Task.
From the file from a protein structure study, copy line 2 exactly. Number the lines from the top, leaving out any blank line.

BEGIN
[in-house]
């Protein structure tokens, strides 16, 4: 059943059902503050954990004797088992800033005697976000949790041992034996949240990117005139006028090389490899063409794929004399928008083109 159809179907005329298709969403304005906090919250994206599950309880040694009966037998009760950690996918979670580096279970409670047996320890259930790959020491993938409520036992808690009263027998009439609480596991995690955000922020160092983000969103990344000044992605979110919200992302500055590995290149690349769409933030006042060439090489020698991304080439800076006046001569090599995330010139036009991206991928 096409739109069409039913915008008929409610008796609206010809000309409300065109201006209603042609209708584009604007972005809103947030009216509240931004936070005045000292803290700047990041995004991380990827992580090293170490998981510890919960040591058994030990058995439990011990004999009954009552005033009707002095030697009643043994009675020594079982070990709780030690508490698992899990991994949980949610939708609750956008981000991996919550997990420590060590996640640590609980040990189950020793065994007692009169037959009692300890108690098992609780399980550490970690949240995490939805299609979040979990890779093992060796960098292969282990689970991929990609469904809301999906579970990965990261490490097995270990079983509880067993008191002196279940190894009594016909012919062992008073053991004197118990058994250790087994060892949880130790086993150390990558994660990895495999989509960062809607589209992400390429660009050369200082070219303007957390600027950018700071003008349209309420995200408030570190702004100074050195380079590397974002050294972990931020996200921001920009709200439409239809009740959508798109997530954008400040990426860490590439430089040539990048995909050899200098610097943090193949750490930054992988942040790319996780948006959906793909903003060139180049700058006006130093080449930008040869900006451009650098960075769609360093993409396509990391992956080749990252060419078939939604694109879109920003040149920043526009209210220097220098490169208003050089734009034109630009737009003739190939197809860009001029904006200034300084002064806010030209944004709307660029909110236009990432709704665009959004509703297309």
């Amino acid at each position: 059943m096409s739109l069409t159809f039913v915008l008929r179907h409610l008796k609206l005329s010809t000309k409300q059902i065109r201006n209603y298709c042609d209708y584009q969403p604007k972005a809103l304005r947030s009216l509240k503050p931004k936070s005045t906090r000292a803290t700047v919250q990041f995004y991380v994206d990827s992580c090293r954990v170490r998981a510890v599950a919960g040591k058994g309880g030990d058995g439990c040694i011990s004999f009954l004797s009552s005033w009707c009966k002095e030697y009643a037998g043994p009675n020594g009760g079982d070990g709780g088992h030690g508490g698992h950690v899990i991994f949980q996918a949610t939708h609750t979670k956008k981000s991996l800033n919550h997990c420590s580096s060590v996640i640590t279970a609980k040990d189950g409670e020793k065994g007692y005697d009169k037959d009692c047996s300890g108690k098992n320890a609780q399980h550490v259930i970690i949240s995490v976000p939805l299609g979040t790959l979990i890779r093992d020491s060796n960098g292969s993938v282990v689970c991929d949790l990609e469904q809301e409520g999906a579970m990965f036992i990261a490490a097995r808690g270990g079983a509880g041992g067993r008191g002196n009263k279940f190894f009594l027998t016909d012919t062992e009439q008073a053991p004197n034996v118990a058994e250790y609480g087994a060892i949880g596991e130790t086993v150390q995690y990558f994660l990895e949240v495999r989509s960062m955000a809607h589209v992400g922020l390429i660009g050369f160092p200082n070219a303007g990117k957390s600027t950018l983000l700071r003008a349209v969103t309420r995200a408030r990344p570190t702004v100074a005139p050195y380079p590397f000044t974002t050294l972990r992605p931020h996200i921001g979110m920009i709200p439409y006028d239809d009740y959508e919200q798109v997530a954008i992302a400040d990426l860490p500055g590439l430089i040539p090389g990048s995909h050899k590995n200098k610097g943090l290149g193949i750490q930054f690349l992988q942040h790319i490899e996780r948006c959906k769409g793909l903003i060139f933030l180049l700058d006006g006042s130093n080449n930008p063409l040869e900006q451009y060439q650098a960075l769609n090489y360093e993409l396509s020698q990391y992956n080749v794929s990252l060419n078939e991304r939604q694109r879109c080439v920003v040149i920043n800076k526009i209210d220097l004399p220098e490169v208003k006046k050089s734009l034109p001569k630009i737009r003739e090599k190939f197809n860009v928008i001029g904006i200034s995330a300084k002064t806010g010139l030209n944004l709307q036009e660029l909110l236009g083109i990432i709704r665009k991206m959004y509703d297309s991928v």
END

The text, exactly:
């Protein structure tokens, strides 16, 4: 059943059902503050954990004797088992800033005697976000949790041992034996949240990117005139006028090389490899063409794929004399928008083109 159809179907005329298709969403304005906090919250994206599950309880040694009966037998009760950690996918979670580096279970409670047996320890259930790959020491993938409520036992808690009263027998009439609480596991995690955000922020160092983000969103990344000044992605979110919200992302500055590995290149690349769409933030006042060439090489020698991304080439800076006046001569090599995330010139036009991206991928 096409739109069409039913915008008929409610008796609206010809000309409300065109201006209603042609209708584009604007972005809103947030009216509240931004936070005045000292803290700047990041995004991380990827992580090293170490998981510890919960040591058994030990058995439990011990004999009954009552005033009707002095030697009643043994009675020594079982070990709780030690508490698992899990991994949980949610939708609750956008981000991996919550997990420590060590996640640590609980040990189950020793065994007692009169037959009692300890108690098992609780399980550490970690949240995490939805299609979040979990890779093992060796960098292969282990689970991929990609469904809301999906579970990965990261490490097995270990079983509880067993008191002196279940190894009594016909012919062992008073053991004197118990058994250790087994060892949880130790086993150390990558994660990895495999989509960062809607589209992400390429660009050369200082070219303007957390600027950018700071003008349209309420995200408030570190702004100074050195380079590397974002050294972990931020996200921001920009709200439409239809009740959508798109997530954008400040990426860490590439430089040539990048995909050899200098610097943090193949750490930054992988942040790319996780948006959906793909903003060139180049700058006006130093080449930008040869900006451009650098960075769609360093993409396509990391992956080749990252060419078939939604694109879109920003040149920043526009209210220097220098490169208003050089734009034109630009737009003739190939197809860009001029904006200034300084002064806010030209944004709307660029909110236009990432709704665009959004509703297309």